Jeffrey D. Allred, Deseret News
WASHINGTON — The struggling U.S. Postal Service on Thursday reported an annual loss of a record $15.9 billion and forecast more red ink in 2013, capping a tumultuous year in which it was forced to default on billions in payments to avert bankruptcy.
The financial losses for the fiscal year ending Sept. 30 were more than triple the $5.1 billion loss in the previous year. Having reached its borrowing limit, the mail agency is operating with little cash on hand, putting it at risk in the event of an unexpectedly large downturn in the economy.
"It's critical that Congress do its part and pass comprehensive legislation before they adjourn this year to move the Postal Service further down the path toward financial health," said Postmaster General Patrick Donahoe, calling the situation "our own postal fiscal cliff."
Much of the red ink in 2012 was due to mounting mandatory costs for future retiree health benefits, which made up $11.1 billion of the losses. Without that and other related labor expenses, the mail agency sustained an operating loss of $2.4 billion, lower than the previous year.
Donahoe said the post office has been able to reduce costs significantly by boosting worker productivity. But he said the mail agency has been hampered by congressional inaction on a postal overhaul bill that would allow it to eliminate Saturday mail delivery and reduce its $5 billion annual payment for future health benefits.
"We cannot sustain large losses indefinitely. Major defaults are unsettling," said Donahoe, who made clear that the Postal Service would now be profitable had Congress acted earlier this year.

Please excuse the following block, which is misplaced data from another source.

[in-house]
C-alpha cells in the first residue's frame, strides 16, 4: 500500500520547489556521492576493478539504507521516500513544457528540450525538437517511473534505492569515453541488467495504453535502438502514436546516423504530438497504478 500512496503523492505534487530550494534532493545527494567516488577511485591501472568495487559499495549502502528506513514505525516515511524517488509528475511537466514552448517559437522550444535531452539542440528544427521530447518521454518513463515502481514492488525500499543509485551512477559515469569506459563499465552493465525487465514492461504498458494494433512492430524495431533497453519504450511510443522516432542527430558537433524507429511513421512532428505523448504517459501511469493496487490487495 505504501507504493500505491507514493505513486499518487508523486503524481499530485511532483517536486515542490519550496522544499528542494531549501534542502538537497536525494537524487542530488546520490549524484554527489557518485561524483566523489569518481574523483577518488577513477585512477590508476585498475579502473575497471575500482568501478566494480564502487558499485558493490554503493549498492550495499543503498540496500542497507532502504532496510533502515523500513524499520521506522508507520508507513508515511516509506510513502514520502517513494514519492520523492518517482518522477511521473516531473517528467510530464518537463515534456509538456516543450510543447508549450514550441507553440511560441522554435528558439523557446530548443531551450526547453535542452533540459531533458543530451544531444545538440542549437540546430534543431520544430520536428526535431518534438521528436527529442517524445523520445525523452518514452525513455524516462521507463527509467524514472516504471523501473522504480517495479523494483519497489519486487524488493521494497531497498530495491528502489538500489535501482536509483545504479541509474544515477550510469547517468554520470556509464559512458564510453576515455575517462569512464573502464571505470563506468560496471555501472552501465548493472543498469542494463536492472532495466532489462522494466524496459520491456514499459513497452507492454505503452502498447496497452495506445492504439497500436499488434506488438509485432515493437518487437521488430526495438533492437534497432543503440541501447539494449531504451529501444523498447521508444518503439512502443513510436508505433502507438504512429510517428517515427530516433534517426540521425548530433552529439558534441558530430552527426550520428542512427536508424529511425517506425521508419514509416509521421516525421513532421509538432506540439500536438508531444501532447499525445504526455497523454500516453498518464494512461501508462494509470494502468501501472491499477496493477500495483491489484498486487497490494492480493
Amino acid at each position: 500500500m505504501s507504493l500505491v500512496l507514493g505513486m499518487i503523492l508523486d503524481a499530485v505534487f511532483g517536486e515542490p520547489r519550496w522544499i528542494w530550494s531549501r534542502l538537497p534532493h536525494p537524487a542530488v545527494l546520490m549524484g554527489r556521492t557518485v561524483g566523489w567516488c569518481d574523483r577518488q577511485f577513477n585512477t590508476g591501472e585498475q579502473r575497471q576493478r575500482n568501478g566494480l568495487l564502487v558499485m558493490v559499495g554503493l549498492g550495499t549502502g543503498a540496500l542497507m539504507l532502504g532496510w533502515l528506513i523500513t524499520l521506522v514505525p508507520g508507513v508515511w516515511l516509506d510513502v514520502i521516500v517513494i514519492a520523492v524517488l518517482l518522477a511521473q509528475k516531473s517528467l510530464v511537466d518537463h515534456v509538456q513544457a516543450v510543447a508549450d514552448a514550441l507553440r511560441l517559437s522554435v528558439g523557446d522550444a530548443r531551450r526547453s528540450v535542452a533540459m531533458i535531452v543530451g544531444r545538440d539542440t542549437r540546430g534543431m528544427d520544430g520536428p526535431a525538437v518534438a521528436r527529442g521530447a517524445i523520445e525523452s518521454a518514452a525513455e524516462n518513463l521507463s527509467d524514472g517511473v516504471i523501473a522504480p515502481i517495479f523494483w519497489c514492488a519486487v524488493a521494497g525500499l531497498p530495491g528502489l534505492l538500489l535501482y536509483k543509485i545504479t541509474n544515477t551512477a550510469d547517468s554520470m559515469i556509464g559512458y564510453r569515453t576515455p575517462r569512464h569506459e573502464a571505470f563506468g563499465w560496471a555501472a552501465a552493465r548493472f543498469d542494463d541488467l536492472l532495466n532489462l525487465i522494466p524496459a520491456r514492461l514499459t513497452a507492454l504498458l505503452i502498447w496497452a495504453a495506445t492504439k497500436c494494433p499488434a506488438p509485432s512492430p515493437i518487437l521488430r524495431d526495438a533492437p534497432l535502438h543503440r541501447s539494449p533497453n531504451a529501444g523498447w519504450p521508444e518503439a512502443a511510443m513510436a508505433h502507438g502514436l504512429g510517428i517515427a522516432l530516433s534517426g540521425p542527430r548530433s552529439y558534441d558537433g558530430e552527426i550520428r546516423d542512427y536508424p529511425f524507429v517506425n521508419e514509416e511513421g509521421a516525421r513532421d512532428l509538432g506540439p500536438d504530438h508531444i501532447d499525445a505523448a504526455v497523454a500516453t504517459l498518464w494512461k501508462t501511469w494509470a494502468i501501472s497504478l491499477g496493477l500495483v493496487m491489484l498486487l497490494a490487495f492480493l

Earlier this year, the post office defaulted on two of the health prepayments for the first time in its history.
The Postal Service, an independent agency, does not receive tax money for its day-to-day operations but is subject to congressional control.
The Senate passed a postal bill in April that would have provided financial relief in part by reducing the annual health payments and providing a multibillion-dollar cash infusion, basically a refund of overpayments the Postal Service made to a federal pension fund. The House, however, remains stalled over its own legislation that would allow for aggressive cuts, including an immediate end to Saturday delivery.
It remained unclear whether House leadership would take up the postal bill in its current lame-duck session. Rural lawmakers are resisting action, worried about closures of postal facilities in their communities. Congress is focused now on a Jan. 1 deadline to avert across-the-board tax increases and spending cuts known as the "fiscal cliff."
While urging quick congressional action, the Postal Service acknowledged the uncertainty in its legal filings on Thursday, which anticipate that Congress will fail to act. But Rep. Darrell Issa, R-Calif., who chairs the House Oversight and Government Reform Committee and is a sponsor of the House bill, has said he believes postal legislation can be passed this year.
"The U.S. Postal Service is clearly marching toward a financial collapse of its own," said Sen. Tom Carper, D-Del., a sponsor of the Senate bill. "I am hopeful that now that the elections are over, my colleagues and I can come together and pass postal reform legislation so that a final bill can be signed into law by the end of the year."
Overall, the post office had operating revenue of $65.2 billion in fiscal 2012, down $500 million from the previous year. Expenses climbed to $81 billion, up from $70.6 billion, largely due to the health prepayments. The annual payment of roughly $5.6 billion had been deferred for a year in 2011, resulting in a double payment totaling $11.1 billion that became due this year. The Postal Service is the only government agency required to make such payments.
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